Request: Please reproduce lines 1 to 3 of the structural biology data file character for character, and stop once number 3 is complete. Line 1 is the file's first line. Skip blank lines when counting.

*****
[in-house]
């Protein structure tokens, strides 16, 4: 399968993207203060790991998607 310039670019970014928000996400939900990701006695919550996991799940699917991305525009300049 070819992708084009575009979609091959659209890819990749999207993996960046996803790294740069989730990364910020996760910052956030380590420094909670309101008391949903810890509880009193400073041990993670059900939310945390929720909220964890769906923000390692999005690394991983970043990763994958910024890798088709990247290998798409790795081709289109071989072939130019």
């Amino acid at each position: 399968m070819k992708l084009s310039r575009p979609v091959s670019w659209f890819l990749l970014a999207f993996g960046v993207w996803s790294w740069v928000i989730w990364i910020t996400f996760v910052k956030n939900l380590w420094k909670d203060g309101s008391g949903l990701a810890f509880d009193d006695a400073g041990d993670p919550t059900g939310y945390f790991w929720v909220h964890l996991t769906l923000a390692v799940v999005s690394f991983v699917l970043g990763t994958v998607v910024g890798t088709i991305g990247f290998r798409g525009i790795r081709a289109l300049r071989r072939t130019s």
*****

[in-house]
């Protein structure tokens, strides 16, 4: 399968993207203060790991998607 310039670019970014928000996400939900990701006695919550996991799940699917991305525009300049 070819992708084009575009979609091959659209890819990749999207993996960046996803790294740069989730990364910020996760910052956030380590420094909670309101008391949903810890509880009193400073041990993670059900939310945390929720909220964890769906923000390692999005690394991983970043990763994958910024890798088709990247290998798409790795081709289109071989072939130019």
């Amino acid at each position: 399968m070819k992708l084009s310039r575009p979609v091959s670019w659209f890819l990749l970014a999207f993996g960046v993207w996803s790294w740069v928000i989730w990364i910020t996400f996760v910052k956030n939900l380590w420094k909670d203060g309101s008391g949903l990701a810890f509880d009193d006695a400073g041990d993670p919550t059900g939310y945390f790991w929720v909220h964890l996991t769906l923000a390692v799940v999005s690394f991983v699917l970043g990763t994958v998607v910024g890798t088709i991305g990247f290998r798409g525009i790795r081709a289109l300049r071989r072939t130019s």